Dr. MacKillop’s research has generated over 200 peer-reviewed publications and other works to date, and has been recognized by awards from the Society for Addiction Psychology, the Research Society on Alcoholism, and the American Psychological Association. His research program has been funded by extramural grants from the Canadian Institutes of Health Research, National Institute on Alcohol Abuse and Alcoholism, National Institute on Drug Abuse, Robert Wood Johnson Foundation, and other extramural funders since 2005.
Dr. MacKillop was the recipient of the 2019 Royal Mach-Gaensslen Prize for Mental Health Research, the most prestigious prize in Canada for mental health researchers given to help recognize and support their innovative and ongoing research endeavours.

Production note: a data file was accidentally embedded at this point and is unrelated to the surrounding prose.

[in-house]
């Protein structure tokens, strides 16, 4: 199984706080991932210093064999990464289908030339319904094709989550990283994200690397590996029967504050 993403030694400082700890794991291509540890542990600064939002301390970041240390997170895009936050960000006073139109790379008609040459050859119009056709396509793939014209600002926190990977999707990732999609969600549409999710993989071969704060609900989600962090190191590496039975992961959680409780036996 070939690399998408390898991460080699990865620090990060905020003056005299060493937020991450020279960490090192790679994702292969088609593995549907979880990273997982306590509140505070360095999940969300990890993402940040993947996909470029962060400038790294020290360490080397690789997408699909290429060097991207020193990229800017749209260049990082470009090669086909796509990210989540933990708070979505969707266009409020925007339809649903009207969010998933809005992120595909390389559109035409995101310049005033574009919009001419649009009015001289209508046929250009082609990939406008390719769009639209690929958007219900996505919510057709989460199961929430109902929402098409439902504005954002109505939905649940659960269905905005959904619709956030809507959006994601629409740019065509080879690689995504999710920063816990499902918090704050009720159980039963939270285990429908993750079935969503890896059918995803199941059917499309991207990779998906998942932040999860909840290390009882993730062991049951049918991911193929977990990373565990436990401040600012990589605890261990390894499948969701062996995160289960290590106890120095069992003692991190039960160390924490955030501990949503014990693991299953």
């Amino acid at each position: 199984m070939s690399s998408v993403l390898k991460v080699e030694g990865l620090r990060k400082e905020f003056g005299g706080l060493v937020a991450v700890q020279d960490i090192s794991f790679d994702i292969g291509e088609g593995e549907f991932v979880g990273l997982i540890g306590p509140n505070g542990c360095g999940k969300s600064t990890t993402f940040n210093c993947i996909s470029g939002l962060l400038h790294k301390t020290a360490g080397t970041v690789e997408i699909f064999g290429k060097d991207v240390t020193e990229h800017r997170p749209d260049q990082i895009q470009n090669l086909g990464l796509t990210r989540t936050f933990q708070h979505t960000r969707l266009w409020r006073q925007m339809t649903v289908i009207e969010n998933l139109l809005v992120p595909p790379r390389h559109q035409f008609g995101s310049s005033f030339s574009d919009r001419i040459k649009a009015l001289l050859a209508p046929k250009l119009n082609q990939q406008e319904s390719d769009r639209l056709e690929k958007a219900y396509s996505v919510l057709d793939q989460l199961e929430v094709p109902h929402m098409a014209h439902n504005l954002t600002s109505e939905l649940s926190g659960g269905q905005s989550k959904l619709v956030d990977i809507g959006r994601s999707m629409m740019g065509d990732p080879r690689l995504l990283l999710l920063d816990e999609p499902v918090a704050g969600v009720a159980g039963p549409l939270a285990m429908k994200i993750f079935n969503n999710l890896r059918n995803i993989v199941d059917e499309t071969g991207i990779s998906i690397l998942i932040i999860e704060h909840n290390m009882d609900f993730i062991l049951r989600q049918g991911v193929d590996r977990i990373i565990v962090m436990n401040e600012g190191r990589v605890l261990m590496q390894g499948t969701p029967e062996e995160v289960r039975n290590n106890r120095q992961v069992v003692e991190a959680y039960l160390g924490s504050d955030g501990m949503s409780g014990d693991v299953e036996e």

Dr. Ivan Montoya, MPH, MD - National Institute on Drug Abuse (NIDA)
Presentation: Emerging Drug Abuse Trends/Research Priorities
Dr. Montoya is a psychiatrist and epidemiologist who specializes in the development of therapeutics for Substance Use Disorders (SUDs). He provides programmatic oversight for grants and contracts in the Division of Therapeutics and Medical Consequences at the National Institute on Drug Abuse, and manages activities and resources of the Division involved in the research of new therapeutics and the medical consequences of SUDs. He also provides medical oversight to grants and contracts, and supports NIDA’s implementation of NIH wide policies for the Clinical Trials Stewardship Initiative.